Resolution on Police, Justice and Corrections
Tomorrow (13 December), the Council is set to adopt a resolution drafted by the Netherlands and Côte d’Ivoire on the rule of law in the context of peace operations, on “strengthening support to police, justice and corrections areas in peacekeeping operations and special political missions”. The draft resolution aims to promote better coherence between various UN actors working on rule of law, justice and corrections institutions in peacekeeping operations and in special political missions. The process began with early discussions with Council members and the UN Secretariat in the middle of the year, with a first meeting in mid-October. This was followed by revised drafts and further negotiations, both of the entire Council and bilaterally, in November and early December. While most members were open to the substance of the draft resolution, some had reservations that needed to be accommodated before they could agree to the draft text.
It seems that the original draft addressed matters of rule of law and justice in a broader context and some members, including China and Russia, felt that the draft resolution should address these issues only in the context of peacekeeping operations and special political missions. As a result, the drafters included specific references to peacekeeping operations and special political missions in order to make clear that the draft resolution was not going beyond the Council’s mandate.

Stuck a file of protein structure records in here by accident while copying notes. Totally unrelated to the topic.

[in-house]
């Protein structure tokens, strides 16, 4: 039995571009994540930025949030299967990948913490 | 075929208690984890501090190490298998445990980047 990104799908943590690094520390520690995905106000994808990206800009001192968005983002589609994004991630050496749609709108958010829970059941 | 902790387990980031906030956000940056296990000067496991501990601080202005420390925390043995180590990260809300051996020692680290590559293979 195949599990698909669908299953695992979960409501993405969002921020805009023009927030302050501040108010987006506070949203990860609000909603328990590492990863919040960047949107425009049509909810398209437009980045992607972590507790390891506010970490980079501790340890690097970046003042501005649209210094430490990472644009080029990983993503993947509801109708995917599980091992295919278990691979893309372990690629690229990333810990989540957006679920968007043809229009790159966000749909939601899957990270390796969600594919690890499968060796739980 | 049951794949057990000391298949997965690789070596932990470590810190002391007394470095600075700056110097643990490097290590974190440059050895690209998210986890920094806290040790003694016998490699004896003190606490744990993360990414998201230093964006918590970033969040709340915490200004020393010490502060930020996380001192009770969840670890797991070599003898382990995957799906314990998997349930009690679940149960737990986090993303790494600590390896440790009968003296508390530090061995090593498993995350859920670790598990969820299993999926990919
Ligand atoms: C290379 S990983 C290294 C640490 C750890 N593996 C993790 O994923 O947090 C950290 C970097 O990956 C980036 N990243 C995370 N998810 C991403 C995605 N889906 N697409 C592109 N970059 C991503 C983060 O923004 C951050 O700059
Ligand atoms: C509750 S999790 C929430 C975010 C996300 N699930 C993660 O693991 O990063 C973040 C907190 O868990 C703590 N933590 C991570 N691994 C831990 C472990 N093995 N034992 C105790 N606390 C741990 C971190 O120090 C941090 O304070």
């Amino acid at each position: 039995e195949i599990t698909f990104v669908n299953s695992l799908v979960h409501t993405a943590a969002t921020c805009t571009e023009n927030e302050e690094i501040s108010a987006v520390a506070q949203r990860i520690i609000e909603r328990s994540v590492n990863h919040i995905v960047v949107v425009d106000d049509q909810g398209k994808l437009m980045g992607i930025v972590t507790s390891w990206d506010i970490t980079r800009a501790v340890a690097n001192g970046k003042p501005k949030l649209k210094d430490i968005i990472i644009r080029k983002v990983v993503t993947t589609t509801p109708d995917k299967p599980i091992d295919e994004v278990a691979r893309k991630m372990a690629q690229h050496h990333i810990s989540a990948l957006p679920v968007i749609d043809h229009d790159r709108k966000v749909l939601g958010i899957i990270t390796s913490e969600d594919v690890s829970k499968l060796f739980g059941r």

Initially China and Russia were also of the view that if the Council were to adopt a text on this matter, it should be a presidential statement rather than a resolution which, they believed placed too much emphasis on the topic. However, following bilateral discussions with the drafters and in light of the support of the other thirteen members for a draft resolution, China and Russia accepted that these issues could be addressed in a draft resolution.